"> PDHW Pt 2 - Heating Academy

There are various ways to implement PDHW. Some  manus  get  the boiler to control the DV situated  inside the case just like a combi does. (will talk later about ways of doing PDHW with a boiler that doesn’t control the DV) In fact its often the same combi DV  that you add to a system boiler to make it PDHW. Instead of aiming the DHW at the plate heat exchanger it aims it directly to the coil in the cylinder. These are generally known as 4 pipe systems.  Both the flow to heating & cylinder and returns from the  heating & cylinder start & end at the boiler. (Perfect if the boiler & cylinder are next to each other in a garage plant room or Loft etc.)

Boiler controlled DV are not always sited inside the boiler case – many are external from the boiler (my preferred choice) They just offer a switched live to control the external  DV as & when PDHW calls.  The external DV type are  further  broken down into spring return DV (Honeywell type) and MOMO (Motor On Motor Off)  Valves .  To make things more interesting you can use a standard 3 port DV or a ‘X’ plan (NOT a W Plan) using  NO + NC  zone valve working simultaneously. More about those later. Another way of providing PDHW is via OT controls and OT boilers. In theory any ‘pure’ OT boiler will work with the EPH controls (very competitively priced) and  Evo Home (and possibly others like OT Nest but I have never done one that way) . For boilers that aren’t PDHW ready and are not OT,  PDHW can still be sorted with any remaining boilers that offer WC with the addition of a  £15 5 terminal relay.

The external DV or X plan options are loosely called single or twin pipe systems. These are great for retro fit as you don’t need any extra pipes running anywhere.

The last detail is the cylinder stat. Here there are 2 sorts – the bimetallic strip from the 18th century or the vastly superior and more accurate energy saving communicating NTC.  Ideally the NTC needs to fit in a cylinder pocket in the cylinder, but they seem to work fine just held in place by the old stat elastic tucked under the original cyl stat with a bit of heat conducting paste. PDHW is not really about the hot water and far more about getting the return temp down on the heating to force the boiler into condensing mode.

Even the clunkiest PDHW is better than the best S or Y plan.  Some PDHW are really sexy (ATAG-my fav) and manage to keep the boiler in condensing mode during most of the water heat up time.  PDHW boilers do not have to be expensive – Alpha Vokera & Ideal Logic all offer PDHW but of course there are other criteria to consider.

Recharging the cylinder can also be done in a variety of ways – the most common is via the coil in the cylinder assuming its large enough,  or plate loading a small coiled cylinder (using it like a buffer)  or even using the cylinder with a small unsuitable coil again as a buffer and using the hot water from a combi to deliver direct hot water into the buffer. This method imo is the best and fastest reheat but goes against everything you understand about cylinder delivered hot water lol. This way is how some storage combi’s work.

You can use small coil cylinders but as the eheat time is slow  they need to be timed ‘off’ rather than ‘on’ so it doesn’t interfere with initial house warm up morning or evening.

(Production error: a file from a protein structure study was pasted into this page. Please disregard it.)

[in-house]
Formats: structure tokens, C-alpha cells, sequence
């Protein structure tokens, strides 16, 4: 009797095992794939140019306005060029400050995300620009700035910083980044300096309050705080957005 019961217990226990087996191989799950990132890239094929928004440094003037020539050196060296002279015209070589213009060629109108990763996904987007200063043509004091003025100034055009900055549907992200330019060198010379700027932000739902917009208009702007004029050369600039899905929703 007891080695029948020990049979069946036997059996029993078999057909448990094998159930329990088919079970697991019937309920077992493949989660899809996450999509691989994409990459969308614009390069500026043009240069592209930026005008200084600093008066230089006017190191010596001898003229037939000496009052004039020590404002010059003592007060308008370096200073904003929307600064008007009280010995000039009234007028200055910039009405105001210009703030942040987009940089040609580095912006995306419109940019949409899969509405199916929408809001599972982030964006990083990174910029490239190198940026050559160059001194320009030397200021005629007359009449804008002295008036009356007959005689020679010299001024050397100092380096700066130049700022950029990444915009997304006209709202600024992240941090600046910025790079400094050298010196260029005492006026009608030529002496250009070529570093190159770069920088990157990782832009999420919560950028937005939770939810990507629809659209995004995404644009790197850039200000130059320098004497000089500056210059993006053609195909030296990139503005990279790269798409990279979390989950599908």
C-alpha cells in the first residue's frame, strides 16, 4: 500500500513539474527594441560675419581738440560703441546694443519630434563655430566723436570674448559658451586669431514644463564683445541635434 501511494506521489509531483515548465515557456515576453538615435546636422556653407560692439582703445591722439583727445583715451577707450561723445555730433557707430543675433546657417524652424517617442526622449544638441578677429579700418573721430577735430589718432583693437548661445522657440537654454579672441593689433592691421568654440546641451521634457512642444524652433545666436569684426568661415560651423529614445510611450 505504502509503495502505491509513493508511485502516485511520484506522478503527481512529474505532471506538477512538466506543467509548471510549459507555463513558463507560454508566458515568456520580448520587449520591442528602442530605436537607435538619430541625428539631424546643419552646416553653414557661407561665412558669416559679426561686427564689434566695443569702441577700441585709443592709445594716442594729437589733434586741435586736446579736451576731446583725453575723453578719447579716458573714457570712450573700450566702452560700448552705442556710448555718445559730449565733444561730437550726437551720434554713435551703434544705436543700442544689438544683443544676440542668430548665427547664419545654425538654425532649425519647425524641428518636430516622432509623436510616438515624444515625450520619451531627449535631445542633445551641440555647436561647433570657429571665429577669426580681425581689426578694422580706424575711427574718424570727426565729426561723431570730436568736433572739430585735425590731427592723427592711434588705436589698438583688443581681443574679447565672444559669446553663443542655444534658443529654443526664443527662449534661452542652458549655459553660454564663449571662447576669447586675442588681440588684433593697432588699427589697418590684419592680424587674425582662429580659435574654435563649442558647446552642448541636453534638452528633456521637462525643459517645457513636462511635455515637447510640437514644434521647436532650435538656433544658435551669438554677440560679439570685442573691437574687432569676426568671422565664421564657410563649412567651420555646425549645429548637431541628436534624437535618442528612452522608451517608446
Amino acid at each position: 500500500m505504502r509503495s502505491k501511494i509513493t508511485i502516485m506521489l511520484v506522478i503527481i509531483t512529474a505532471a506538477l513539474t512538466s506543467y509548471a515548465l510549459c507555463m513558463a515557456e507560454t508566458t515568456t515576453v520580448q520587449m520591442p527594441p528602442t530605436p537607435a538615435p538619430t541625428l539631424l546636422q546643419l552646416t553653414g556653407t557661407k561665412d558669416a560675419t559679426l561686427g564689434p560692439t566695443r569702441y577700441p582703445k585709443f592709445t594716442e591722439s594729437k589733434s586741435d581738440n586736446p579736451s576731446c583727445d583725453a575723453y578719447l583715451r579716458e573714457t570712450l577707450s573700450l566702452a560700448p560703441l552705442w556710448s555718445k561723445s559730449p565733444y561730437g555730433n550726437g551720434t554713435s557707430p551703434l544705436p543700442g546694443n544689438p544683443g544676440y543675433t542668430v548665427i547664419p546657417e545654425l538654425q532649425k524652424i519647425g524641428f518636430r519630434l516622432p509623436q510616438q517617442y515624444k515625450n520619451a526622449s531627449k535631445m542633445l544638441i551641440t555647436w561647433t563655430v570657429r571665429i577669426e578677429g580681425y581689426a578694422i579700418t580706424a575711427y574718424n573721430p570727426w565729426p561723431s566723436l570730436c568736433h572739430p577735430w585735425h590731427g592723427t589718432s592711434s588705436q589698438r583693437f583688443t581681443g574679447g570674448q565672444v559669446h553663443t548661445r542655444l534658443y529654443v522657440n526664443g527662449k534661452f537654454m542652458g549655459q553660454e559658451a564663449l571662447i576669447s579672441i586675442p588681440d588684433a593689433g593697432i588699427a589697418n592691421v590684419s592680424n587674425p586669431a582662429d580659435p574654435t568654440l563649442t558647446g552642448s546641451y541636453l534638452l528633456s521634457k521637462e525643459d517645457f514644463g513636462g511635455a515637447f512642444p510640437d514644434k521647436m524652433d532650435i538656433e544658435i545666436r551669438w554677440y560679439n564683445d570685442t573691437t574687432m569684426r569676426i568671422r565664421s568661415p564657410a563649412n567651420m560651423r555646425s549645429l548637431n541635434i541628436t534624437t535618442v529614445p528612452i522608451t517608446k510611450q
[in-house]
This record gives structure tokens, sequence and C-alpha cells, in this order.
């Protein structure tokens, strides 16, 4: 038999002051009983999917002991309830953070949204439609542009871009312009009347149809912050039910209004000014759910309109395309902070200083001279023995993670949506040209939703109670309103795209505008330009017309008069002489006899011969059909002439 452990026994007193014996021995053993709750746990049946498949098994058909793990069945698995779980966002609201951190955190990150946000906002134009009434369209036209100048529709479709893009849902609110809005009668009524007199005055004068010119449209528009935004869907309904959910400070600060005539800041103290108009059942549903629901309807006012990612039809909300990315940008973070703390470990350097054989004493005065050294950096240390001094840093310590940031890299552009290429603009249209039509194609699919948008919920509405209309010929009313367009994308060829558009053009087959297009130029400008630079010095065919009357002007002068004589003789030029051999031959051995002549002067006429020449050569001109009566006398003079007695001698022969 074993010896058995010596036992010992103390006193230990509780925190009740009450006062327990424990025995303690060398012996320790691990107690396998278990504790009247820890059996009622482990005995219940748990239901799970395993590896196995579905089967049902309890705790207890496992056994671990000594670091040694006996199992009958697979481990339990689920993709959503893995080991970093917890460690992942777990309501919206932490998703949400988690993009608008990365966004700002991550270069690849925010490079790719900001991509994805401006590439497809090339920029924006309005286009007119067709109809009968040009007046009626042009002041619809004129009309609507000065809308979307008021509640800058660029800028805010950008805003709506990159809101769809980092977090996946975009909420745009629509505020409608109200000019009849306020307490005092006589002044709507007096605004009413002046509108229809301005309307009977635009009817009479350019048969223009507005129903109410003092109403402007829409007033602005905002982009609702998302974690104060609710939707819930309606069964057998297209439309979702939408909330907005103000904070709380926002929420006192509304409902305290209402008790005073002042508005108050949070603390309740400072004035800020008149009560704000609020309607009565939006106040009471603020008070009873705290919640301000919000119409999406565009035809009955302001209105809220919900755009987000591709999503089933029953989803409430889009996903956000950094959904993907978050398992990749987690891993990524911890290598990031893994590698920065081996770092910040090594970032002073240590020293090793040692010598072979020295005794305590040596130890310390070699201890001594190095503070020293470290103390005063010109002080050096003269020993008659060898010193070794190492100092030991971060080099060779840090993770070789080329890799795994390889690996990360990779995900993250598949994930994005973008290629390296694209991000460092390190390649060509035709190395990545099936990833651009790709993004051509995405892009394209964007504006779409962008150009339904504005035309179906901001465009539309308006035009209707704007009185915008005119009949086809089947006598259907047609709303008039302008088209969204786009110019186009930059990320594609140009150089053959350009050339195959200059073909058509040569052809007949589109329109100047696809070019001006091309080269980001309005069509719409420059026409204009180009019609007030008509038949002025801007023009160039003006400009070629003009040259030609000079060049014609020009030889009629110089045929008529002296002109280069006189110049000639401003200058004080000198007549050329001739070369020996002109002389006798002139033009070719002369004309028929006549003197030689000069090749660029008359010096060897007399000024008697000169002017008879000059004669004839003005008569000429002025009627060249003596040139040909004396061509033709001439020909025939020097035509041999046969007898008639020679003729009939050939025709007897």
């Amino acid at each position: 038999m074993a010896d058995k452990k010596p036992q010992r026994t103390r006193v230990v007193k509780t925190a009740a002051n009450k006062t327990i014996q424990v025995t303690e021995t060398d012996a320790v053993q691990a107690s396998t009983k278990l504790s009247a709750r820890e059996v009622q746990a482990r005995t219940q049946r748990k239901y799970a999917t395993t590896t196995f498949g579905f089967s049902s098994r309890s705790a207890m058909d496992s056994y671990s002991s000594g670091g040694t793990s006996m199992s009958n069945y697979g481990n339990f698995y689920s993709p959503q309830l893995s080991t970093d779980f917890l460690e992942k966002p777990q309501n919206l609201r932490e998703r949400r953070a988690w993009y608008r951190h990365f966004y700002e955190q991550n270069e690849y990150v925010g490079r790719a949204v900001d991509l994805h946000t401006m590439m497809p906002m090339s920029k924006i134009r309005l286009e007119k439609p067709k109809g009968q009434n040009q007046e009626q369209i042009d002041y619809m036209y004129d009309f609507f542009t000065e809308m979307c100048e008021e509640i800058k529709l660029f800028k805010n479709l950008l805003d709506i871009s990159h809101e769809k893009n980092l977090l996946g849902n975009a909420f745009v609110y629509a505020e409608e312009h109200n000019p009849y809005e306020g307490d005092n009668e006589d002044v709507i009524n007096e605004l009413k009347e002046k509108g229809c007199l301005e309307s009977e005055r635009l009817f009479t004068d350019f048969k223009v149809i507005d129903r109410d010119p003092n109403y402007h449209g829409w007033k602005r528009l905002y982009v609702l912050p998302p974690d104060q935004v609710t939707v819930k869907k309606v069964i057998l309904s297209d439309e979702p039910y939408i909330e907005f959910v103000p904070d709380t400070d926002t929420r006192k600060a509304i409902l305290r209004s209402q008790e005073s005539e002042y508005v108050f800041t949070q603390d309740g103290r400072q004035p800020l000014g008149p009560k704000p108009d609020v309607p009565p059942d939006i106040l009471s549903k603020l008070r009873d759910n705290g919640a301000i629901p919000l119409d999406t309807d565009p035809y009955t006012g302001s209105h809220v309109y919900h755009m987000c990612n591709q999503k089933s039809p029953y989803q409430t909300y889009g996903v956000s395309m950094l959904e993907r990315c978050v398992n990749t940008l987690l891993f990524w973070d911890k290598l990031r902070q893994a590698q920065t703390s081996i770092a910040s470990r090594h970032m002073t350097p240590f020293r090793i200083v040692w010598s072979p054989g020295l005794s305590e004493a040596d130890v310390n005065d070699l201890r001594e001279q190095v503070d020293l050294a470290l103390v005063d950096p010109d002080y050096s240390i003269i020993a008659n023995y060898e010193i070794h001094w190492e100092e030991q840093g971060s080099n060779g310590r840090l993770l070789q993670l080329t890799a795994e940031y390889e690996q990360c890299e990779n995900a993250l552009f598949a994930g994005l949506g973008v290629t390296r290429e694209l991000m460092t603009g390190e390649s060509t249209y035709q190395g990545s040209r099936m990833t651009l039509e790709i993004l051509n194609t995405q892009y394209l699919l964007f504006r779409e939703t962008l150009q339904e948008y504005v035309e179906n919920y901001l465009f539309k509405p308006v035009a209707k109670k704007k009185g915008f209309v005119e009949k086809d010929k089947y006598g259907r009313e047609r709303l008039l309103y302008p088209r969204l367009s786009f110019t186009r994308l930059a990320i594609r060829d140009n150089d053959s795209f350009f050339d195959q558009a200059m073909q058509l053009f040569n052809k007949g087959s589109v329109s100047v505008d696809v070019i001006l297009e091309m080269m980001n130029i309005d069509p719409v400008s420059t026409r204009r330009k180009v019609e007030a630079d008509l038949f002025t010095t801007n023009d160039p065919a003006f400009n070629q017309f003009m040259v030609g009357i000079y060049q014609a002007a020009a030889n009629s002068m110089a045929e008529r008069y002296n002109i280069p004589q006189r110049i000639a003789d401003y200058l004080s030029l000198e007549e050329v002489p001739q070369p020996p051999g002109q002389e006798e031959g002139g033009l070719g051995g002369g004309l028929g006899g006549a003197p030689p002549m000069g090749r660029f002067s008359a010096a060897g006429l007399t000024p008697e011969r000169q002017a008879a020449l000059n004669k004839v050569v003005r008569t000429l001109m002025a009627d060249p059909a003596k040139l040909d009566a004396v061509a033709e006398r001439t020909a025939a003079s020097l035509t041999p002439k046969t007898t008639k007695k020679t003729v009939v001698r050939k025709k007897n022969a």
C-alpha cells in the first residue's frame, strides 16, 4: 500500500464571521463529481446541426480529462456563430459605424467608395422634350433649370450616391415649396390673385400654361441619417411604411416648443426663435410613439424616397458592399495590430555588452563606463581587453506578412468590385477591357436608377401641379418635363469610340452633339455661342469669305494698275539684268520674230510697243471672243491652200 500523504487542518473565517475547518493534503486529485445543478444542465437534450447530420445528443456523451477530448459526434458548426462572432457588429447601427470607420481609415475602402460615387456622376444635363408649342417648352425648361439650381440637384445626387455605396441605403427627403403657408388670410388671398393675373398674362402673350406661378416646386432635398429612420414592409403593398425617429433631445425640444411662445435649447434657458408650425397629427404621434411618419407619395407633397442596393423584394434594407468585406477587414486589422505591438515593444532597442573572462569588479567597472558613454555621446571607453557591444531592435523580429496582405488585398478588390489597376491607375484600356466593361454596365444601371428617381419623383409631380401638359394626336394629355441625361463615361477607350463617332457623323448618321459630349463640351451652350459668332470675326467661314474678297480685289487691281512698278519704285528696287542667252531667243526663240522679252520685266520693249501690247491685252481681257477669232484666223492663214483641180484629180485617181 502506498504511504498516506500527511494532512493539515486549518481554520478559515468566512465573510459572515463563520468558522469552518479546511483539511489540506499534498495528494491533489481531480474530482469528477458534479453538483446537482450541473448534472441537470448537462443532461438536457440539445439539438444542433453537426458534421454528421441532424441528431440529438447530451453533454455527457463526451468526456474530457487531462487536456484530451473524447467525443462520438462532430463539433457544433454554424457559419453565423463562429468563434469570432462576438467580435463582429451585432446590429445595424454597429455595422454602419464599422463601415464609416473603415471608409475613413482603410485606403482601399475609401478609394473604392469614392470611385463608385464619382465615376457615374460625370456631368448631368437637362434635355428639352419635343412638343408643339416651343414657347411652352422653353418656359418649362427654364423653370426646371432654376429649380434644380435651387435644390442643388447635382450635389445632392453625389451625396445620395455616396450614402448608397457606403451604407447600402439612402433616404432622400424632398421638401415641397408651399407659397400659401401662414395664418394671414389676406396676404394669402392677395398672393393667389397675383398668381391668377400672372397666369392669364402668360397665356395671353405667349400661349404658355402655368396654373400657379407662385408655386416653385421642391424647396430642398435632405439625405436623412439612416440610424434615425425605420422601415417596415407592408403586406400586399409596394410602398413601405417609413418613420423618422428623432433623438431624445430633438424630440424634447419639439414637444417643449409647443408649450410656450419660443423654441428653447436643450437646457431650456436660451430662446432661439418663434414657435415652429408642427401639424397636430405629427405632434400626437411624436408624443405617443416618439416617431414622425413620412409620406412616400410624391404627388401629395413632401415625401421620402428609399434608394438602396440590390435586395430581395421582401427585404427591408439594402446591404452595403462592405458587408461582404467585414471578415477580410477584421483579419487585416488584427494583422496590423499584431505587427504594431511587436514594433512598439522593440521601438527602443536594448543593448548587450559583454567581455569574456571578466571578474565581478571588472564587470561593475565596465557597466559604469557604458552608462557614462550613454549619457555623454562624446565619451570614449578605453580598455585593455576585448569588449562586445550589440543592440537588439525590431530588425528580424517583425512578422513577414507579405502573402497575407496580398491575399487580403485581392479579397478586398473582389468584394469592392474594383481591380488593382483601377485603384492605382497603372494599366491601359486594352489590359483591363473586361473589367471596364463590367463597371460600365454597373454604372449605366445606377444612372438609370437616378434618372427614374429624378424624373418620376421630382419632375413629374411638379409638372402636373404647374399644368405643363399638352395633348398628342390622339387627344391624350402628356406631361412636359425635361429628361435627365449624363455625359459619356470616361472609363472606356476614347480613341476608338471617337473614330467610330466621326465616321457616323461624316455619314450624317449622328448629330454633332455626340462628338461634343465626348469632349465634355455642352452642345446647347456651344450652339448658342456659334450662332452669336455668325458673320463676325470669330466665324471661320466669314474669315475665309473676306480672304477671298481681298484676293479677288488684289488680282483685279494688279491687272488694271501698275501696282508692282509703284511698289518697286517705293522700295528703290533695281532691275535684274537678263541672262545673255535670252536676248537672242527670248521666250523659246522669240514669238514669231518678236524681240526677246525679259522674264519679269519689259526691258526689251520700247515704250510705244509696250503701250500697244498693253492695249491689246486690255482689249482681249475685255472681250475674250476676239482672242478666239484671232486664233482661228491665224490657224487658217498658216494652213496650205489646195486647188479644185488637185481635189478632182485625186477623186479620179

PDHW can easily be achieved with cascading boilers if required using the lag heating boiler as the lead DHW boiler. More (much) later on that.

Boilers that have been designed from new to take PDHW like V100/200 the WB 4000/8000 and the ATAG to name a few are still seen fitted to S/Y plan. (Aghhhh)   Is like using a racehorse to pull a milk cart. Even so these jobs can be upgraded, all be they a bit clunky rather than the streamlined way  had it been installed PDHW from conception.

It all sounds as complicated as can be, but it really isn’t once u get your head around the concept. Everything (yes everything) is noticeably more efficient  and easier to wire and no different to pipe up. . You only need 4 wires from the airing cupboard to the boiler, namely the 2 wires from the ntc or cyl stat and 2 wires from boiler to DV to operate the valve. Its that simple.

The only advantage (IMO) of 4 pipe is that both branches can not only be range rated according to load, but also the pump pressure balanced to both loads. Most twin pipe systems can be range rated for both loads but the pump on DHW simply ramps up to max. Some (naff) boilers cant be range rated anyway but PDHW is still the best option. The sexy 2 pipers only ramp up to about 15 degrees higher than the real time cylinder temp to keep the boiler in condensing mode as long as possible during re-heat. The more basic models will ramp to max boiler output  (not its range rated value)  & set the pump to max.  Not perfect but still better than any S/Y plan. some  boilers can have the max temp set manually in parameters.

I will aim to break all these different methods down one blog at a time with pics & diagrams.   I certainly don’t know everything about PDHW and there will be other ways – if you know one do speak up. This certainly isn’t a pissing contest.  At the moment everything associated to this will soon be found here.  http://www.heatingacademynorthampton.co.uk/pdhw   I am the Anti Christ of all things IT so do bear with!   I have added a few PDHW vids I have seen. I am not endorsing or criticising them – just trying to get them all in one place.   Do you think a PDHW forum worthwhile?  I think I could just manage that.


Author Kimbo

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